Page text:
What Is the Correct Calculation for Satellite Speed in a Stable Orbit?

In summary, the satellite must have a centripetal acceleration inversely proportional to the square of the radius of its orbit in order to stay in a stable orbit. The speed of the satellite is 9.0 m/s.
  • #1
BitterSuites
38
0
[SOLVED] Centripetal Acceleration

Homework Statement



In order for a satellite to move in a stable circular orbit of radius 6689 km at a constant speed, its centripetal acceleration must be inversely proportional to the square of the radius of the orbit.

What is the speed of the satellite? The universal gravitational constant is 6.67259e-11 and the mass of the Earth is 5.98e24.

Answer in units of m/s.

Homework Equations



a = v^2/r
F = Gm1m2/r^2
F = ma

The Attempt at a Solution



Ok, a = v^2/r becomes v = sqrt of ar.

From the problem, a = r^-1/2 (or am I wrong?) so a = .012227

sqrt of ar = sqrt of 81.9863
v=9.0-4358

This however, is incorrect. Somehow G is important, but I'm not seeing it. Please help lead me to the right equations.
 
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  • #2
Centripetal acceleration=force of gravity

(m2)(v^2/r)=(G*m1*m2)/r^2

You can find acceleration from there.
 
  • #3
I already have acceleration from r=-1/2 as told from the problem itself. I need to solve for v. Can I use the above equation if I don't know v or m1?
 
  • #4
There is only one force acting on the satellite, the force of gravity. You know that [tex]F_g=\frac{GMm}{r^2}[/tex].

By Newton's 2nd you also know that [tex]\sum F=ma[/tex] .

Now ask yourself how you can use this along with what you were given to find v.
 
Last edited:
  • #5
BitterSuites said:
From the problem, a = r^-1/2 (or am I wrong?) so a = .012227

Yes, you're right - you're wrong! :smile:

The question is telling you that a is proportional to r^-1/2. All it means is that a = F/m, and F is proportional to r^-1/2, so a must be also.

This is a questioner intending to be helpful, but actually being a little confusing.

Your "relevant equations" are correct, so just solve them (and ignore the help). :smile:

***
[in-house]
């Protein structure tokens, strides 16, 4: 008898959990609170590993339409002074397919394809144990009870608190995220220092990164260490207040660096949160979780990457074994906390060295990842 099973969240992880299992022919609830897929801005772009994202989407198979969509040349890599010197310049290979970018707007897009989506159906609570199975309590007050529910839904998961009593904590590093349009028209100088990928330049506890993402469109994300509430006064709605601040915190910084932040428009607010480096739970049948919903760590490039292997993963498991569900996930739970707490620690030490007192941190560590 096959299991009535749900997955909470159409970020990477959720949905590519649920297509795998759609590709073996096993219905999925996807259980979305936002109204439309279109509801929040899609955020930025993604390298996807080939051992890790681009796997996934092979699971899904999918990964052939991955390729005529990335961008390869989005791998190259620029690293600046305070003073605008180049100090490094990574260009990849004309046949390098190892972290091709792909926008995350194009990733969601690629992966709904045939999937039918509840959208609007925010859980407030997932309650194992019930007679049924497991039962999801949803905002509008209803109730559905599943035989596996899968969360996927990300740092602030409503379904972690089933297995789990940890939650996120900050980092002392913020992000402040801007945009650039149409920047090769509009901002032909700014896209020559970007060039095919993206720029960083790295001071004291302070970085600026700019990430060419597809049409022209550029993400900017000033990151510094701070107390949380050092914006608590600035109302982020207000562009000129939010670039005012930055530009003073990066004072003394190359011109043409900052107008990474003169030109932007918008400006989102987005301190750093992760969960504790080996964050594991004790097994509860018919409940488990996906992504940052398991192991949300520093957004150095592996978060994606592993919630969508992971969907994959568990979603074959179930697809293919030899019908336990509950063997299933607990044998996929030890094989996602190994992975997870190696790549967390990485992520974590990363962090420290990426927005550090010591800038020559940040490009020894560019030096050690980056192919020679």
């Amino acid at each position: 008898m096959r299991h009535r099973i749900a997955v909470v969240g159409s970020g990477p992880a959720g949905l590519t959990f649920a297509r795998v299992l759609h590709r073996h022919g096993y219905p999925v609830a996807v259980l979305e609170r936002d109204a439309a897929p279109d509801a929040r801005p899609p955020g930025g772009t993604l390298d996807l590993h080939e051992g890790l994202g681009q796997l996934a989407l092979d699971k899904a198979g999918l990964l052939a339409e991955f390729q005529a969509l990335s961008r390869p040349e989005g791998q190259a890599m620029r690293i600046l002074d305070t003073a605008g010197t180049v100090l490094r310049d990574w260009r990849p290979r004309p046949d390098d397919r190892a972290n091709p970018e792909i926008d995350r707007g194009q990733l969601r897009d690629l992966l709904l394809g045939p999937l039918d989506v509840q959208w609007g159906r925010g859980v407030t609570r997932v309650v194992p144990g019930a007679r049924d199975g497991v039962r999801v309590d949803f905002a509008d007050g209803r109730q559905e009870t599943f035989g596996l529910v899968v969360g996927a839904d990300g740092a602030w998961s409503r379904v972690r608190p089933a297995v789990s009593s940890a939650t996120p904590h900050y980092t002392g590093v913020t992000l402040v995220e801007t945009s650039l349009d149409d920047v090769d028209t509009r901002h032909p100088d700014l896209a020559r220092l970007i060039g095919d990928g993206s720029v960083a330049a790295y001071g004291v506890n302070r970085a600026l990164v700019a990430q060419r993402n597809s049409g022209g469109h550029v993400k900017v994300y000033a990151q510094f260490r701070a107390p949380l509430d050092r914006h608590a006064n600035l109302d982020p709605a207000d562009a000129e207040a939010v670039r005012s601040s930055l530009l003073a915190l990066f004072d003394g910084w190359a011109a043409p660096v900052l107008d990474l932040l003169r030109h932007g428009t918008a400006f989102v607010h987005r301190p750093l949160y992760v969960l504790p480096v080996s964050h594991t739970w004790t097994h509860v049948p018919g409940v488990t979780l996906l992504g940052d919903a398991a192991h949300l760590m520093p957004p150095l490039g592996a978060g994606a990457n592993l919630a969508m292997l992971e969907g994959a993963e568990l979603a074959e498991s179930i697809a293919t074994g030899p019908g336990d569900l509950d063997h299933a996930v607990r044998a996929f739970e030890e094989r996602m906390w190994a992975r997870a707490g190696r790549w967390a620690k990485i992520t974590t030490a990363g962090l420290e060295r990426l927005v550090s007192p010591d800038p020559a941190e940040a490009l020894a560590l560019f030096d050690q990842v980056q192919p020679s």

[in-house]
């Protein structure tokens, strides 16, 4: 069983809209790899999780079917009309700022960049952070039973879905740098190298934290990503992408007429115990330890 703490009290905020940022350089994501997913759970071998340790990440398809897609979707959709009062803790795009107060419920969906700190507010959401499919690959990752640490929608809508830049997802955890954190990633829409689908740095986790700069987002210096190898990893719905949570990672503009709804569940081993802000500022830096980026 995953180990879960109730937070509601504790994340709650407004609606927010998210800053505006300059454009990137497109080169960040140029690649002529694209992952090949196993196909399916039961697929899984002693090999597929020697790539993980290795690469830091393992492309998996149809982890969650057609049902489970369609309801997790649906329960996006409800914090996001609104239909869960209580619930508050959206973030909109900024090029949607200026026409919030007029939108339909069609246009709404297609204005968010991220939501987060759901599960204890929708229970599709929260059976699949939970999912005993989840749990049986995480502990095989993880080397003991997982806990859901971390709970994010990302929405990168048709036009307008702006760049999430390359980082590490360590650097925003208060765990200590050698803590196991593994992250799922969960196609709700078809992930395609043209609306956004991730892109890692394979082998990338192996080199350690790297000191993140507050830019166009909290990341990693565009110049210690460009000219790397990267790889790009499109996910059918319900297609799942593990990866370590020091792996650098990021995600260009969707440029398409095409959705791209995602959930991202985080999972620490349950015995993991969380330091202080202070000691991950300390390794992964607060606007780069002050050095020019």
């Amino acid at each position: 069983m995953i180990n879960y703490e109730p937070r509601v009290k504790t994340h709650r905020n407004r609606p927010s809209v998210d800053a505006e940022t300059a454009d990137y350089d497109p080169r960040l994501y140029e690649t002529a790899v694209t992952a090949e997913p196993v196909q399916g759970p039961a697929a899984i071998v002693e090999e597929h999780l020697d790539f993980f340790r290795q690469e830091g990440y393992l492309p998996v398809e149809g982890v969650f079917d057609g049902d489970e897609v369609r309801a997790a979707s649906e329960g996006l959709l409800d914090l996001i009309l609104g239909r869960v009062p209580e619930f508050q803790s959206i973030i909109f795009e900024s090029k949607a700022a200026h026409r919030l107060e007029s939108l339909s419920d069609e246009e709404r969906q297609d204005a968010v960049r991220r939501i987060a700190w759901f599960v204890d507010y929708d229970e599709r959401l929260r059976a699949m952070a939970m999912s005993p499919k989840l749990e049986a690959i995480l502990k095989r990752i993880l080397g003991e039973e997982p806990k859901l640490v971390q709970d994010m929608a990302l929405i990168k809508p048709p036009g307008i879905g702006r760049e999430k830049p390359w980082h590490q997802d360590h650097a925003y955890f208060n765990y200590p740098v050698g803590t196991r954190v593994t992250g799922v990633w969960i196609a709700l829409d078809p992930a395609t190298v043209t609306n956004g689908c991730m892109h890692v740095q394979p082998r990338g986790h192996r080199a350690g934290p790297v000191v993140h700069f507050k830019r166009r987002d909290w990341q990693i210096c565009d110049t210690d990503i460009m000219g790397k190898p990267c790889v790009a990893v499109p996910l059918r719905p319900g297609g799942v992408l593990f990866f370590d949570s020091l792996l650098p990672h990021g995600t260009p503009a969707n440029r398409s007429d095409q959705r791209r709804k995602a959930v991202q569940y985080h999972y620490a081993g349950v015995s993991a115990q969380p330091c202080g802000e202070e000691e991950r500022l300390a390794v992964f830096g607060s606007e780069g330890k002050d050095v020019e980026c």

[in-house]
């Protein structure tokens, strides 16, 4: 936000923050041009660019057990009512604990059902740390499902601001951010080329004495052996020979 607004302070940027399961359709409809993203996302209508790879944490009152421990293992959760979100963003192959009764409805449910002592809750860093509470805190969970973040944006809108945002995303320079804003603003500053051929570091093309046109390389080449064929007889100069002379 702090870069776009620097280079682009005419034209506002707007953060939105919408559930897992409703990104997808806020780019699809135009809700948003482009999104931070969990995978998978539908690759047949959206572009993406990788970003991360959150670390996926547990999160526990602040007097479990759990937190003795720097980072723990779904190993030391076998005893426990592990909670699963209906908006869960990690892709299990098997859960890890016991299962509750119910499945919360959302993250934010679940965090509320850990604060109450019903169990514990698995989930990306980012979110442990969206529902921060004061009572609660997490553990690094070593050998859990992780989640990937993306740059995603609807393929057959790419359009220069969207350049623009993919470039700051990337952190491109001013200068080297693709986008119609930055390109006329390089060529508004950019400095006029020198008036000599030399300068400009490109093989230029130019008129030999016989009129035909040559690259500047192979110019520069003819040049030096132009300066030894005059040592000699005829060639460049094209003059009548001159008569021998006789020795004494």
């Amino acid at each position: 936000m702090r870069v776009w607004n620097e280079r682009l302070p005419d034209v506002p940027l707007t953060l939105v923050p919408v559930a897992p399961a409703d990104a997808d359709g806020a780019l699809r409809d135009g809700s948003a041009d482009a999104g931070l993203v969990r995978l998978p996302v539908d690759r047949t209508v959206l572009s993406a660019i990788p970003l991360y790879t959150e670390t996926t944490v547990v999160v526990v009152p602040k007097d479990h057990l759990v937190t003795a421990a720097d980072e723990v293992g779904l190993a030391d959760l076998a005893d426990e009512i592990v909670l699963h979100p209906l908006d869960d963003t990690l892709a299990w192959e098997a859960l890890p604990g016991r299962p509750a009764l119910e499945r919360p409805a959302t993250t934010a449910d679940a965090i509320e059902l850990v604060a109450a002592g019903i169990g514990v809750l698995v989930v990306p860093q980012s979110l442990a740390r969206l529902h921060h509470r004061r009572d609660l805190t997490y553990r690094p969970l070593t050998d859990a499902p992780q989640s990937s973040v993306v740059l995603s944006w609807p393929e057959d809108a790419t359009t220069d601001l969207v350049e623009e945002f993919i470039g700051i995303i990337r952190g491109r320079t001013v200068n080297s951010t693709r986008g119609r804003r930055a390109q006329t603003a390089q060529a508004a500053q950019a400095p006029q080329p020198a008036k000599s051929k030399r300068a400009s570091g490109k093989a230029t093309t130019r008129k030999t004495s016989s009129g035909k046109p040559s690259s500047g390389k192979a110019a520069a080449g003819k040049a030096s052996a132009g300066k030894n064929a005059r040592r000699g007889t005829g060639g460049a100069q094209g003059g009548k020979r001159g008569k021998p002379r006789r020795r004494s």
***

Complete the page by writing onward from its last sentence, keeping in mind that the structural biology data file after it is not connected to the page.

• #6
mv^2/r =GMm/r^2
v^2=GM/r^2
v= sqrt GM/r^2

GM=gRe^2 as well
 
  • #7
Ok, so I did it this way and still ended up with the incorrect answer. Where am I still messing up?

F=Gm1m1/r^2
9.8 = 6.67259e-11*M*5.98e24/6689^2
4.38471e8=6.67259e-11*M*5.98e24
7.33242e-17=6.67259e-11*M
M=.000001

F=ma
9.8=.000001a
a = 8.91812e6

a=v^2/r
8.91812e6 = v^2/6689
v^2=5.96533e10
v=244240

So where did I go wrong again? :D
 
  • #8
BitterSuites said:
Ok, so I did it this way and still ended up with the incorrect answer. Where am I still messing up?

F=Gm1m1/r^2
9.8 = 6.67259e-11*M*5.98e24/6689^2
4.38471e8=6.67259e-11*M*5.98e24
7.33242e-17=6.67259e-11*M
M=.000001

F=ma
9.8=.000001a
a = 8.91812e6

a=v^2/r
8.91812e6 = v^2/6689
v^2=5.96533e10
v=244240

So where did I go wrong again? :D
it's 6689km... not 6689m
 
  • #9
I tried v = sqrt GM/r^2 and it is also incorrect.
 
  • #10
mysqlpress said:
it's 6689km... not 6689m

Wow. I'm special. Let me throw that in and see what happens :D
 
  • #11
BitterSuites said:
I tried v = sqrt GM/r^2 and it is also incorrect.
it's my typo
should be v=sqrt GM/R

you see, from my deviation :)
 
  • #12
Phew. On the last try I got it correct. My calculations above worked once I converted km to m. *judges himself harshly*

v = sqrt GM/r^2 didn't work even with the km converted to m.
 
  • #13
Ah :) Thanks for everyone's help! I'm marking it solved now.
 

Related to What Is the Correct Calculation for Satellite Speed in a Stable Orbit?

1. What is centripetal acceleration?

Centripetal acceleration is the acceleration experienced by an object moving in a circular path. It is always directed towards the center of the circle and is responsible for keeping the object in its circular motion.

2. How is centripetal acceleration calculated?

The formula for calculating centripetal acceleration is a = v^2/r, where a is the centripetal acceleration, v is the velocity of the object, and r is the radius of the circular path.

3. What is the difference between centripetal acceleration and centrifugal force?

Centripetal acceleration is a real force that keeps an object in its circular motion, whereas centrifugal force is a perceived force that appears to push an object outward from the center of the circle. In reality, centrifugal force is simply the result of inertia.

4. How does centripetal acceleration relate to Newton's laws of motion?

Centripetal acceleration is a result of Newton's first law, which states that an object will remain in its state of motion unless acted upon by an external force. In the case of circular motion, the centripetal acceleration provides the necessary force to keep the object moving in its circular path.

5. What are some real-life examples of centripetal acceleration?

Some common examples of centripetal acceleration include the motion of a car around a curve, the rotation of a spinning top, the orbit of planets around the sun, and the motion of a roller coaster around a loop. Any object moving in a circular path experiences centripetal acceleration.

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